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Fitness from a Good Place

Updated: Jul 27, 2022

On social media I like to follow topics related to counseling. It helps me stay with the new trends and discoveries of my field and it gives me a look at current attitudes and perceptions around therapy, particularly as it impacts men.

For instance, following the hashtag #MensMentalHealth is interesting. On Instagram you see all the most popular posts, and a pattern emerges. It quickly becomes apparent that our favorite thing to focus on for our mental health is getting ripped.

And this makes sense. You're a whole person and the wellness of your physical self will affect all your other parts. Physical fitness is also the most predictable form of self care. You can pretty much predict what outcomes will be based on what you put into it.

But even as we push toward positive results in our physical being, we can be simultaneously cultivating story--our inner experience of our world, identity, and meaning--that is harmful to the rest of us.

Despite ongoing efforts to change attitudes around physical appearance, it remains a central piece of how we gauge our value--our worthiness, lovability, and success. It doesn't help that the standard often presented for seeing oneself as "fit" is rarely realistic.

But it is a mistake to neglect a vital area of self-care just because we must also work around the bad stories we've picked up about it--and those that continue to be slung our way.

In fact, keeping the discipline of physical exercise in your rotation has mental health benefits as well. A few of these are outlined in a recent Psychology Today article by Dr. Ron Friedman:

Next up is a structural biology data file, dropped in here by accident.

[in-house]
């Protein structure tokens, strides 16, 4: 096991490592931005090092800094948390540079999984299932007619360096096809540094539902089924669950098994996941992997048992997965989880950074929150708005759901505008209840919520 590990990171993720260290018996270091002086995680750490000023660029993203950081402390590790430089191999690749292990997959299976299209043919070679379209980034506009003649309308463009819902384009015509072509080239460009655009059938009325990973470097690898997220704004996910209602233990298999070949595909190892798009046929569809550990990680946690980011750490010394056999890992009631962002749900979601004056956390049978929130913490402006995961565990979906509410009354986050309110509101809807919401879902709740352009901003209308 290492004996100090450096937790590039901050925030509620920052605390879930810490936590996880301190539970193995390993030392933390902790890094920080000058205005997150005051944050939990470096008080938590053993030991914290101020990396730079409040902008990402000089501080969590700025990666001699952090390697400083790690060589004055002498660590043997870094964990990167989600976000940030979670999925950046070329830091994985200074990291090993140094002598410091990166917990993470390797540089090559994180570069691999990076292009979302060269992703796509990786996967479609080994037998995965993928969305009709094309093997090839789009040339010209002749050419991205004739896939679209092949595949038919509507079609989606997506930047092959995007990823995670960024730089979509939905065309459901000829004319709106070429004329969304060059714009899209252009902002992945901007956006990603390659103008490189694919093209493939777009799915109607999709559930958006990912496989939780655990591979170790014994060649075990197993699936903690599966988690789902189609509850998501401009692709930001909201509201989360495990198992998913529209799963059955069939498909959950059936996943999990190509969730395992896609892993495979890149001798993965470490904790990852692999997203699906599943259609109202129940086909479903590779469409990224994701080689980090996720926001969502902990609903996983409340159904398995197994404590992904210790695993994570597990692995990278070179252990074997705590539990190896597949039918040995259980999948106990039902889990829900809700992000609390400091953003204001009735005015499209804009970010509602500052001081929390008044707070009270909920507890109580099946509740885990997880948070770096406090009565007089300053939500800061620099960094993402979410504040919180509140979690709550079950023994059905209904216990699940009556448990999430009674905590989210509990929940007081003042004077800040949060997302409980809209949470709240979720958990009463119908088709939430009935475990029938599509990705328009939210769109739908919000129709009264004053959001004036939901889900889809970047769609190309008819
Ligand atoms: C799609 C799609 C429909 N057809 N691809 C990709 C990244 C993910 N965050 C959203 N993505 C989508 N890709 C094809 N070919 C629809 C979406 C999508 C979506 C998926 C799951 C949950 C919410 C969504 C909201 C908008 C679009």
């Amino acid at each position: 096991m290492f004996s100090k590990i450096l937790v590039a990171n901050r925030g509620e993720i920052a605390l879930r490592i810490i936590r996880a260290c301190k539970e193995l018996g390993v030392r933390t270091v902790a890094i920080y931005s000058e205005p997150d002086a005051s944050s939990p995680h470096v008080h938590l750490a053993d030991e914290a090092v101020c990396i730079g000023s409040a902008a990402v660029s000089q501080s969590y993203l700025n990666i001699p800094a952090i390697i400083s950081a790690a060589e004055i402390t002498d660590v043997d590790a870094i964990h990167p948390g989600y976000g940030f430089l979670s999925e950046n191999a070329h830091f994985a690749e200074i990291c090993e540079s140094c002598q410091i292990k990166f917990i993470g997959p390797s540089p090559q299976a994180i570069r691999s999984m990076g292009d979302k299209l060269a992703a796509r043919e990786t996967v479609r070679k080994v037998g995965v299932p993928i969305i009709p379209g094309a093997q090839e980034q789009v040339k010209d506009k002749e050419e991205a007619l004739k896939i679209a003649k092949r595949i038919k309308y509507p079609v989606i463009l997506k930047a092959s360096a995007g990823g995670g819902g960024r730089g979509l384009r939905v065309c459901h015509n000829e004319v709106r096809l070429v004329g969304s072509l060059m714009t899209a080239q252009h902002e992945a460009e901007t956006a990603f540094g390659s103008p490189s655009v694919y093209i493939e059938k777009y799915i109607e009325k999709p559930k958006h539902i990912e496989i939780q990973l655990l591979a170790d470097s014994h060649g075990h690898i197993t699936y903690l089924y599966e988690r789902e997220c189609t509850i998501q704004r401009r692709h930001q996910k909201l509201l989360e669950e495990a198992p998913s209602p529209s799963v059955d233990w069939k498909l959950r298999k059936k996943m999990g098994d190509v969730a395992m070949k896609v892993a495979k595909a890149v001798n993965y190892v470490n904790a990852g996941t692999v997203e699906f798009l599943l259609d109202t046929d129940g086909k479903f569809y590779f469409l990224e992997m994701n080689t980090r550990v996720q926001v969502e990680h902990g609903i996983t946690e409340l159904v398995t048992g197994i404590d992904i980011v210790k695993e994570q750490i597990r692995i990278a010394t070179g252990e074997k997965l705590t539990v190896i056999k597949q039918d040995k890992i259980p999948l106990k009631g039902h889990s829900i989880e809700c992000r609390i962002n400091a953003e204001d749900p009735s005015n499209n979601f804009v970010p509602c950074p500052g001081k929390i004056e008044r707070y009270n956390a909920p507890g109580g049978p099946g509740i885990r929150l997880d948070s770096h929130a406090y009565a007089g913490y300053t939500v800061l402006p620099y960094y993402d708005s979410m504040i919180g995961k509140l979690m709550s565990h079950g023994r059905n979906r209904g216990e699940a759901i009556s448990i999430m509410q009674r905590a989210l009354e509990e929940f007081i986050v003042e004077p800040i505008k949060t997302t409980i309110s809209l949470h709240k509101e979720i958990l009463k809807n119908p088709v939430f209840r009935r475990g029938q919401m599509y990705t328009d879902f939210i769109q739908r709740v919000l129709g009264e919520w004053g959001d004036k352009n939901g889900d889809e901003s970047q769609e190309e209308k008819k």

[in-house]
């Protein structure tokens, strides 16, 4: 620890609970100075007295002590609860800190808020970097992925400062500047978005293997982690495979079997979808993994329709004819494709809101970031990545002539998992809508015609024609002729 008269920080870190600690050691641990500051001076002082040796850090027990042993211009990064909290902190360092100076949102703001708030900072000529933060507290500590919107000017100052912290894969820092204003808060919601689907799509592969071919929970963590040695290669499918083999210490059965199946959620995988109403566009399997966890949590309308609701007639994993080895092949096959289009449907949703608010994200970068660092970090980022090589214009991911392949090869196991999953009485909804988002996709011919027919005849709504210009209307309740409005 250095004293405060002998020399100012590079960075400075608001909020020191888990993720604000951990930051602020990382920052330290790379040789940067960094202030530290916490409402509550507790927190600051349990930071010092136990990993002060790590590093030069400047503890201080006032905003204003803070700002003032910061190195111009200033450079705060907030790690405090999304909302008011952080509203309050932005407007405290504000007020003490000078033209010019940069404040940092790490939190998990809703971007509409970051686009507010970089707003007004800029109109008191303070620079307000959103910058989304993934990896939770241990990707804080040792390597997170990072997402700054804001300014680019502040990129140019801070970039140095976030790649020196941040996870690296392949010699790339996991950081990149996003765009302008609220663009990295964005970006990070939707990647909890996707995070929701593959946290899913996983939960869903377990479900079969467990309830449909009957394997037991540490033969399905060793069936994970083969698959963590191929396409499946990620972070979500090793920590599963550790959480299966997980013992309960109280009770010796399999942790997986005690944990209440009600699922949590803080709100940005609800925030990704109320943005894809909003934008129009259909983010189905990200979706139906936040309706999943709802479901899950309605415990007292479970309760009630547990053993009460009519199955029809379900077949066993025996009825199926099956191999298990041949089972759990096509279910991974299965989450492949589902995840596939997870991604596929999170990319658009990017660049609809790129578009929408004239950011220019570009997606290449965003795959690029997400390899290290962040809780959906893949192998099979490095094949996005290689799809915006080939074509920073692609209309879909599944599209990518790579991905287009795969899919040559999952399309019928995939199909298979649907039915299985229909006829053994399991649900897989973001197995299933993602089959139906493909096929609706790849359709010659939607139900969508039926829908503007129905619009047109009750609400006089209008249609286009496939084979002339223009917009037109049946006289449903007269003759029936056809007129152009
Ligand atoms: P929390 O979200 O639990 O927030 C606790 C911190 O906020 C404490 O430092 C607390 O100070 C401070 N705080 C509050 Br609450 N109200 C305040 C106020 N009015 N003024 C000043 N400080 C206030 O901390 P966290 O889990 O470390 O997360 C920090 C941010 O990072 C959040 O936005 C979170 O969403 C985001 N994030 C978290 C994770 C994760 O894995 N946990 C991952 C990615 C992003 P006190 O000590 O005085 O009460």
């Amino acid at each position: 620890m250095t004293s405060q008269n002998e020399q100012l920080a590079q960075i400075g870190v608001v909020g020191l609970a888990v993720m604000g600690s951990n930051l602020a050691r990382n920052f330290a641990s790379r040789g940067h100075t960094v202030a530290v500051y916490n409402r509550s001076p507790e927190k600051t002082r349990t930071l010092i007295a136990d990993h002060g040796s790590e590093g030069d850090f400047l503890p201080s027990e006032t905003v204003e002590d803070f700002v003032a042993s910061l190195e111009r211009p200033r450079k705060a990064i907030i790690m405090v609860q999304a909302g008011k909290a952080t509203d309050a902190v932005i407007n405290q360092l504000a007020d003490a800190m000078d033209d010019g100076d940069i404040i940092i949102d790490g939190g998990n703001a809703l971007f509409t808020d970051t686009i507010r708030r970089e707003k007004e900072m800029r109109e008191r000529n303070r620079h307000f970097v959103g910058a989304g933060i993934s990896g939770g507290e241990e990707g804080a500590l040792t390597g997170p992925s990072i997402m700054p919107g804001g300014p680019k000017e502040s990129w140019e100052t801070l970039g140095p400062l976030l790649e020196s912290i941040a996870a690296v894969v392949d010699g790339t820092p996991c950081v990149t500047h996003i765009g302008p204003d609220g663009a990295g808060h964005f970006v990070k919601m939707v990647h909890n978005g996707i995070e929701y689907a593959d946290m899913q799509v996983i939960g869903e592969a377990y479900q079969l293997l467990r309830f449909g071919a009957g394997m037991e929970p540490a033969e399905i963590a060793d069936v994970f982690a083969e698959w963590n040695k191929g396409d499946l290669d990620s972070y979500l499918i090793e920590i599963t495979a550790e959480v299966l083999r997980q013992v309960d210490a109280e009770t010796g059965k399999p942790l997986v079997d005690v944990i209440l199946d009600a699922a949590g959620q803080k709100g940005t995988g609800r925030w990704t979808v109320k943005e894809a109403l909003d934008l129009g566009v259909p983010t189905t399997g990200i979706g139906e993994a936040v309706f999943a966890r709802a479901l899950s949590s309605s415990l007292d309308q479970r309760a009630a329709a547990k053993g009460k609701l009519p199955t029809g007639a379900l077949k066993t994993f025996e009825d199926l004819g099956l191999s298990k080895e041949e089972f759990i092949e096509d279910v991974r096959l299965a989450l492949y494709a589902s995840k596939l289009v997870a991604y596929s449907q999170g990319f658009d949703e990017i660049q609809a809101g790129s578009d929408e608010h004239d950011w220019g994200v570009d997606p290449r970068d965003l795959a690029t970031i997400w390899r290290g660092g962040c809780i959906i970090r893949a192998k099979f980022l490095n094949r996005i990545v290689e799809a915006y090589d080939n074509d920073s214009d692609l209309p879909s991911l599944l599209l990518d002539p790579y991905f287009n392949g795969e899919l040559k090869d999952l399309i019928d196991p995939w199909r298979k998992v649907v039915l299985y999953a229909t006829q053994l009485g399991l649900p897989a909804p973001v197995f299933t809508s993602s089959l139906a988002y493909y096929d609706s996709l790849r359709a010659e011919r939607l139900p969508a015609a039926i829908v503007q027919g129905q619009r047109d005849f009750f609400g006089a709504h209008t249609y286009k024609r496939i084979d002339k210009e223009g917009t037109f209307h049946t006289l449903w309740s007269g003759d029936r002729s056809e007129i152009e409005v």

"Consider the following cognitive benefits, all of which you can expect as a result of incorporating regular exercise into your routine:

  • Improved concentration

  • Sharper memory

  • Faster learning

  • Prolonged mental stamina

  • Enhanced creativity

  • Lower stress

Exercise has also been shown to elevate mood..."

Taking care of our bodies is essential, but that doesn't change how difficult it can be when our bodies hold painful (and false) stories about who we are.

If you struggle with engaging with physical self care, the answer lies in changing your mind.

Take the Religion Out of It

Ever notice that, in a mostly secularized culture the one place we still routinely use language about "sin" and "guilt" is around fitness and dieting? We transgress when we indulge in pizza or ice cream or a lazy evening on the couch, and must atone with bland health food or increased exercise.

But positive changes made from a place of punishment have the shortest shelf-life. If you are wanting to make running in the morning or cooking with fresh ingredients part of your routine, it's exponentially harder when you are telling yourself that it's because you deserve to suffer.

This makes you focus on the aspects of the activity that are unpleasant, and more importantly is done in agreement with the idea that we are unlovable or not worthy until we have achieved whatever goal we've set in our minds.

You'll get exhausted fast.

So focus on what you want from this, and learn to see it as a gift to yourself. Name the benefits you hope to reap and decide you're working for them because you deserve to enjoy them.

Work Out Your Awareness

Improving our physical fitness doesn't have to be a purely physical venture. In fact it can be a great arena in which to work on mindfulness, even as we're sweating.

Am I paying attention to what is driving me? Are my goals and expectations realistic? Am I being honest with myself? These are questions we can practice incorporating into our fitness journey that are important everywhere else in life.

Just as you pay attention to your form and endurance throughout your workout, attending to your fitness story throughout your progress will expand the benefits into other areas of your life.

More mindfulness thought-starters for working out:

  • What's my story with body image? What kinds of things am I often thinking/saying about my body?

  • How is comparison in this area impacting me?

  • To what degree does the pursuit of physical fitness impact (positively & negatively) other areas of life?

  • What do I believe will be different about me or my life when I reach my fitness goals?


Mike Ensley, LPC is a counselor and the owner of Comeback Story Counseling in Loveland, CO.


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